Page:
There is a further exception for shares that are structured as book-entry securities. Book-entry securities are dematerialised securities that are managed by a depository. Like a stock exchange, such depositories are subject to their own specific regulations.

Finally, a share corporation with bearer shares can decide to transfer the administration of the new records to a financial intermediary regulated by the anti-money laundering legislation, in order to preserve the anonymity of the bearer shareholders and the economic beneficiaries of the bearer shares, at least towards the company. The decision to do this must be taken by the shareholders meeting.

Need for action?

  • Affected companies should prepare, manage and keep the new records as soon as possible (if not already done). This requires the necessary organisational steps to be taken.
  • For the board of directors of a share corporation or the management of a limited liability company, it is recommended to send an information notice to the shareholders or quota holders regarding the new duty of notification. The members of the highest management organs have an interest that the shareholders and quota holders fulfil their duties, in order to ensure smooth and valid decision-taking at the shareholders general meeting or the meeting of quota holders.
  • Further, it would be wise to review the articles of association and possibly also the organisational regulations of the company to establish whether amendments are required.
  • Finally, it is to be assumed that many share corporations with non-listed bearer shares will want to review the need to continue with bearer shares and the possibilities for transforming bearer shares into registered shares.

Share post

most read


MLL Legal

MLL Legal is one of the leading law firms in Switzerland with offices in Zurich, Geneva, Zug, Lausanne, London and Madrid. We advise our clients in all areas of business law and stand out in particular for our first-class industry expertise in technical-innovative specialist areas, but also in regulated industries.

MLL Meyerlustenberger Lachenal Froriep


Much is still unclear in relation to liability questions around AI tools.

Read our latest post about “Liability during the Lifecycle of an AI Tool” and download our white paper.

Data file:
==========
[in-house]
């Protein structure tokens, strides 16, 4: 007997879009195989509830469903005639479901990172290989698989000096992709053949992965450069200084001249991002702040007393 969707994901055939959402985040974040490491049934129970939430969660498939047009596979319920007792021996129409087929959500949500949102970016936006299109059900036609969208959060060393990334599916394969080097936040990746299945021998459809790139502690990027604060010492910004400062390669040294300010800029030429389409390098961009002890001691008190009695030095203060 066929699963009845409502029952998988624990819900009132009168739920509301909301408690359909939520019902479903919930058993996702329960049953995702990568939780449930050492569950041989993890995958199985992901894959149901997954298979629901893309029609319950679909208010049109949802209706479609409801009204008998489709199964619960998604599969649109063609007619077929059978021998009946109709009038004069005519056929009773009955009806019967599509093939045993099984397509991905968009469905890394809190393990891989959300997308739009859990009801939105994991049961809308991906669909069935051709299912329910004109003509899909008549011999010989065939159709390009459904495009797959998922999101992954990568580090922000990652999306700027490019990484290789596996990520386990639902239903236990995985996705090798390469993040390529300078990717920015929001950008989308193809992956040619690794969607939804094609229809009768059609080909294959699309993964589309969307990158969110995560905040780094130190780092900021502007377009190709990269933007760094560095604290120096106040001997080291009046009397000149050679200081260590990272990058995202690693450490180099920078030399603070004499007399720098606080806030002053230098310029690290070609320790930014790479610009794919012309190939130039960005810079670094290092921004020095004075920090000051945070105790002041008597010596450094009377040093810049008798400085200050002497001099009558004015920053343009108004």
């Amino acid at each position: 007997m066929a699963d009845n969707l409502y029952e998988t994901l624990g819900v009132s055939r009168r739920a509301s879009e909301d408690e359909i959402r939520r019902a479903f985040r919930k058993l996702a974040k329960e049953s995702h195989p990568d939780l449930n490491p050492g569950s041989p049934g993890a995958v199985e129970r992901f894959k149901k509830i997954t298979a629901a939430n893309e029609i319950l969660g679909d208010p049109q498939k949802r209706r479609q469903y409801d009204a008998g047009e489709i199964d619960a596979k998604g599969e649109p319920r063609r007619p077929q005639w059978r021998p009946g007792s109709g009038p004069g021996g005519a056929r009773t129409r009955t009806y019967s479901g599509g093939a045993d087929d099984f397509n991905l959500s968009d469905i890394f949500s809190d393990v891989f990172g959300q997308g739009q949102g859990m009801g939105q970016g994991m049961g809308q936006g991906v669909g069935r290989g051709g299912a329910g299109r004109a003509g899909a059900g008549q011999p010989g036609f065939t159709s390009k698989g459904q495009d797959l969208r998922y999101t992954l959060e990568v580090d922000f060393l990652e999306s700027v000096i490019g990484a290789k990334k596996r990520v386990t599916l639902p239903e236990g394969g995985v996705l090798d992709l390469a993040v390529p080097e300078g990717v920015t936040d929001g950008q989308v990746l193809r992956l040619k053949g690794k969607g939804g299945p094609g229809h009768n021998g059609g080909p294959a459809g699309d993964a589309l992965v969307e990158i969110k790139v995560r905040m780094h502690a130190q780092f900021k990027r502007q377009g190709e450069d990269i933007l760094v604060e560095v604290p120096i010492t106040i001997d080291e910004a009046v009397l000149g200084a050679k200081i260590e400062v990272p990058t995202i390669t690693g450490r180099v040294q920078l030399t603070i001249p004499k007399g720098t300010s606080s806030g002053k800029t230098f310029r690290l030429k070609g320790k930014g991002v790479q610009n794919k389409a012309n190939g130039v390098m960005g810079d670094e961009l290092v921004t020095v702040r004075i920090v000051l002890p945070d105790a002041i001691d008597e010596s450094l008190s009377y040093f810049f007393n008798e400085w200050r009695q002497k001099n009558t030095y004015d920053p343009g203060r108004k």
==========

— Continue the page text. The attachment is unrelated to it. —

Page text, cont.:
Show article.

Our Story

MLL Legal is a leading Swiss law firm with a history that dates back to 1885. The firm has grown both organically and by means of strategic mergers, the latest of which took place on 1st July 2021 between Meyerlustenberger Lachenal and FRORIEP.

The merger establishes MLL Legal, a combined new entity as one of the largest commercial law firms in Switzerland with 150 lawyers in four offices in Switzerland and two offices abroad, in London and Madrid serving clients seeking Swiss law advice.

Our firm has a strong international profile and brings together recognised leadership and expertise in all areas of law affecting commerce today, with a focus on high-tech, innovative and regulated sectors. 

About us


Click here for our latest publications


Read all our legal updates on the impact of COVID-19 for businesses.

COVID-19 Information

Job openings

Looking for a new challenge?

Our talented and ambitious teams are motivated by a common vision to succeed. We value open and straightforward communication accross all levels of the organisation in a supportive working environment.

Job openings

Firm News

Click here for our latest firm news.

Our Team

The regulatory and technological landscape continually require businesses to adapt and evolve.
Our 150+ lawyers are continuously innovating and striving for improvement in everything they do. We embrace new ideas and technologies, combining our wealth of expertise with creative thinking and diligence. With our hands-on approach, we implement viable solutions for the most complex legal challenges.

Our Team.

LexCast – the podcast series by MLL NexGen

Smart legal education on the go. The LexCast hosted by MLL NexGen provides legal insights in a short format that allows listeners to educate themselves on and about legal issues wherever they are and whenever they find the time.

Listen to our podcast series – stay tuned.

MLL Legal on Social Media

Follow us on LinkedIn, Twitter und Instagram.